A self-tracking project is a continuous learning process, and every step, from the first moment of thinking about what questions you want to explore, offers a chance for finding something out that can be useful. However, there’s a specific activity that comes with the development of a project that support creativity and focus in thinking about your own data; that is, acting on and sharing what you know. In making decisions based on what you learned, and in describing what you’ve learned to others, you’ll often find yourself revisiting every step of the process, thinking more deeply about it, and even trying out new techniques to test and illustrate your ideas.
Again and again we’ve seen that sharing the details of a project – something that may look like a final step – is actually a way to learn more. There are many ways and places to share your project. You can present a Show&Tell talk at a local QS meetup or Quantified Self Conference. You can write a blog post about it and post the link to twitter with the #quantifiedself hashtag so others can find it. Or you can write about it in the QS forum. Here are some practical tips for sharing your project.
“What Did You Do? How Did You Do It? What Did You Learn?”
These three questions are the structure of a Quantified Self Show&Tell talk. Don’t skimp on the “how.” A careful discussion of your tools and methods may be more important than the results of your project, containing seeds of new questions and ideas. And when you prepare to share your project, give some fresh thought to what you gained from doing it. We’ve seen many projects where the most useful analysis doesn’t occur until the presenter is preparing their talk! The fact that others will be listening creates a useful push toward coherence and consolidation of insight.
Be an honest reporter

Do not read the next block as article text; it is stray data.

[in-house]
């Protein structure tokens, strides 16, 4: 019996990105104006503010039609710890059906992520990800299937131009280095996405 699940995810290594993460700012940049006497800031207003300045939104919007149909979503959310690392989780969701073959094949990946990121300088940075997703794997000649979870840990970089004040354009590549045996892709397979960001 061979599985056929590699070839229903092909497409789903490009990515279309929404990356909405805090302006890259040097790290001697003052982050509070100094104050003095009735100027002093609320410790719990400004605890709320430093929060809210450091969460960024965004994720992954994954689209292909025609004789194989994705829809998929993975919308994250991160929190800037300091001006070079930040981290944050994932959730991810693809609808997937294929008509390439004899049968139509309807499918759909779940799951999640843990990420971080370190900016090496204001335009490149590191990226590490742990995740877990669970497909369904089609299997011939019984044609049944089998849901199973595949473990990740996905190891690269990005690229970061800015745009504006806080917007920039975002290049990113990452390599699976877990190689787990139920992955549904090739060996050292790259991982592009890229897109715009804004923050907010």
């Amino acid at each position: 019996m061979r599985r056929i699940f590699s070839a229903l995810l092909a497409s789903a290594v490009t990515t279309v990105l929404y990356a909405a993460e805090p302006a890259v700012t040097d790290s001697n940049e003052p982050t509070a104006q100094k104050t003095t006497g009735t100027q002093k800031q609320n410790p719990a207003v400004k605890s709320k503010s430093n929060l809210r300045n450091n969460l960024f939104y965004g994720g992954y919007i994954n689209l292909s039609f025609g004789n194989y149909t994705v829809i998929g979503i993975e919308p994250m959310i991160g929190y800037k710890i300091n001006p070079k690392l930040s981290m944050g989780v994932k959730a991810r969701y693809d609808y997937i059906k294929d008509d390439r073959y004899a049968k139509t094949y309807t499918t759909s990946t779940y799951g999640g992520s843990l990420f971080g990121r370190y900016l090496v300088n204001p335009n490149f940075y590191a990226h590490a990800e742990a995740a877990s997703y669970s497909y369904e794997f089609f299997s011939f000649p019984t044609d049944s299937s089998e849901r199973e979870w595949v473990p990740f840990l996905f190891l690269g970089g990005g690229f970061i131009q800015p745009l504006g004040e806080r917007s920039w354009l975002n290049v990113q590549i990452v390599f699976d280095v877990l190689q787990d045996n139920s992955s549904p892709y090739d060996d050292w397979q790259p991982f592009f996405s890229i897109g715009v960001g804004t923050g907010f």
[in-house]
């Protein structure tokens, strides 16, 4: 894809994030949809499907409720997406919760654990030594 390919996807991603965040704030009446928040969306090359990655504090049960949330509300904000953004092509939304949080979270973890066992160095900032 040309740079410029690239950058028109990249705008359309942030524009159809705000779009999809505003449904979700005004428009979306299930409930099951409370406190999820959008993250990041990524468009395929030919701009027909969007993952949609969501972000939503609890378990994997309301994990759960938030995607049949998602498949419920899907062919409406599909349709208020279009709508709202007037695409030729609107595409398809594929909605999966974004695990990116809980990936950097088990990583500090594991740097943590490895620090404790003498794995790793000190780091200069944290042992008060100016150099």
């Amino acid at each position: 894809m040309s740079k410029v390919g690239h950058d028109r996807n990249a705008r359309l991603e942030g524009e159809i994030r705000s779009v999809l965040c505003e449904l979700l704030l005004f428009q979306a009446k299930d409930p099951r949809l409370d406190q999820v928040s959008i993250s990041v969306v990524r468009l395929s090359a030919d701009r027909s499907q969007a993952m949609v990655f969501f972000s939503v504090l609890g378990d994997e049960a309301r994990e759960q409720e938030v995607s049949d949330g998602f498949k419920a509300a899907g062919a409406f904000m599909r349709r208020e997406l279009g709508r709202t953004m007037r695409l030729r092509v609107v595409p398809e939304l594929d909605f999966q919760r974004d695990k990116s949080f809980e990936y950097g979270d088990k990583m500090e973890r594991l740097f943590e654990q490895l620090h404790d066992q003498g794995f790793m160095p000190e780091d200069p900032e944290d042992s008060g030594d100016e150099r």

We learn best from honest accounting of experience. Even (and especially) when sharing with an audience of experts, there’s no need to make your results more impressive than they actually were. Things that don’t quite work can be as revealing as things that do. In an age of hype and alternative facts, it’s refreshing to hear about ideas in progress whose import is still being explored.
Resist the urge to generalize
Just because you experienced a result, doesn’t mean others will. In sharing self-tracking projects, your particular experiences are more valuable than broad conclusions and discoveries. A self-tracking project doesn’t typically aim to uncover a universal fact about human experience, or the norm for a group. Instead, it’s just one case. Our individual reports are valuable and instructive on their own terms, because they show what’s possible.
Value good questions and stay in touch
Finding good questions is important. It’s where this guide began, and it’s where it ends. If your self-tracking project suggests good questions to others, you’ve given them valuable assistance; and if their questions inspire you to look again at your observations, they’ve reciprocated with something that can have great value to you. We hope we’ve encouraged you to think about what questions you have in your own life that might be tractable with empirical approaches. There is no single right way to begin. You don’t need to impress anybody or get anybody’s approval. But we do hope you’ll share what you learn with us!